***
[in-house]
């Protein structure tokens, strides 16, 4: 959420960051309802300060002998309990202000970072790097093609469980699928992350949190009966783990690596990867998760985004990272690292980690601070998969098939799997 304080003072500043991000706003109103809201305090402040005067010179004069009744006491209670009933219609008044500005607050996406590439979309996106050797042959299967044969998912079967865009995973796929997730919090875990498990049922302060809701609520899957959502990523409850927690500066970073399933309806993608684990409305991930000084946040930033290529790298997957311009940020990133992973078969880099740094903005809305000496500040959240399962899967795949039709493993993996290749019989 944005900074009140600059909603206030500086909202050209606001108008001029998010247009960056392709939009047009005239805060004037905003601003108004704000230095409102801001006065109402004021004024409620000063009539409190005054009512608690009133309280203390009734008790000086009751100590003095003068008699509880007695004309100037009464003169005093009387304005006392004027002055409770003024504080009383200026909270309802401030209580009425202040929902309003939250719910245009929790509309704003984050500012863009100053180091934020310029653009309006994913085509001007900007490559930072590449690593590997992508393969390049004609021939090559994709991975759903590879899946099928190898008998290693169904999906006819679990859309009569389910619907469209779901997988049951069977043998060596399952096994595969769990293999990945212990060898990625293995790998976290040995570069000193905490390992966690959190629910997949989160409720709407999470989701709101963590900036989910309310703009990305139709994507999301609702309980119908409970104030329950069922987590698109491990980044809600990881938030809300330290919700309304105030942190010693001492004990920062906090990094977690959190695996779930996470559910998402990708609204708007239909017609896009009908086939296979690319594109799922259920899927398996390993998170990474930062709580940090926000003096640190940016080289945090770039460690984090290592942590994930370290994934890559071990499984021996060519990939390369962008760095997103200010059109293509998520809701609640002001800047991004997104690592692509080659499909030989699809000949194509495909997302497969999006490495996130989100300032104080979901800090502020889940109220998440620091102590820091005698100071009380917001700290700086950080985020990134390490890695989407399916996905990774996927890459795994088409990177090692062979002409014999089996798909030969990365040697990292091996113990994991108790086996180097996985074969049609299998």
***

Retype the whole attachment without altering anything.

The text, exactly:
[in-house]
């Protein structure tokens, strides 16, 4: 959420960051309802300060002998309990202000970072790097093609469980699928992350949190009966783990690596990867998760985004990272690292980690601070998969098939799997 304080003072500043991000706003109103809201305090402040005067010179004069009744006491209670009933219609008044500005607050996406590439979309996106050797042959299967044969998912079967865009995973796929997730919090875990498990049922302060809701609520899957959502990523409850927690500066970073399933309806993608684990409305991930000084946040930033290529790298997957311009940020990133992973078969880099740094903005809305000496500040959240399962899967795949039709493993993996290749019989 944005900074009140600059909603206030500086909202050209606001108008001029998010247009960056392709939009047009005239805060004037905003601003108004704000230095409102801001006065109402004021004024409620000063009539409190005054009512608690009133309280203390009734008790000086009751100590003095003068008699509880007695004309100037009464003169005093009387304005006392004027002055409770003024504080009383200026909270309802401030209580009425202040929902309003939250719910245009929790509309704003984050500012863009100053180091934020310029653009309006994913085509001007900007490559930072590449690593590997992508393969390049004609021939090559994709991975759903590879899946099928190898008998290693169904999906006819679990859309009569389910619907469209779901997988049951069977043998060596399952096994595969769990293999990945212990060898990625293995790998976290040995570069000193905490390992966690959190629910997949989160409720709407999470989701709101963590900036989910309310703009990305139709994507999301609702309980119908409970104030329950069922987590698109491990980044809600990881938030809300330290919700309304105030942190010693001492004990920062906090990094977690959190695996779930996470559910998402990708609204708007239909017609896009009908086939296979690319594109799922259920899927398996390993998170990474930062709580940090926000003096640190940016080289945090770039460690984090290592942590994930370290994934890559071990499984021996060519990939390369962008760095997103200010059109293509998520809701609640002001800047991004997104690592692509080659499909030989699809000949194509495909997302497969999006490495996130989100300032104080979901800090502020889940109220998440620091102590820091005698100071009380917001700290700086950080985020990134390490890695989407399916996905990774996927890459795994088409990177090692062979002409014999089996798909030969990365040697990292091996113990994991108790086996180097996985074969049609299998």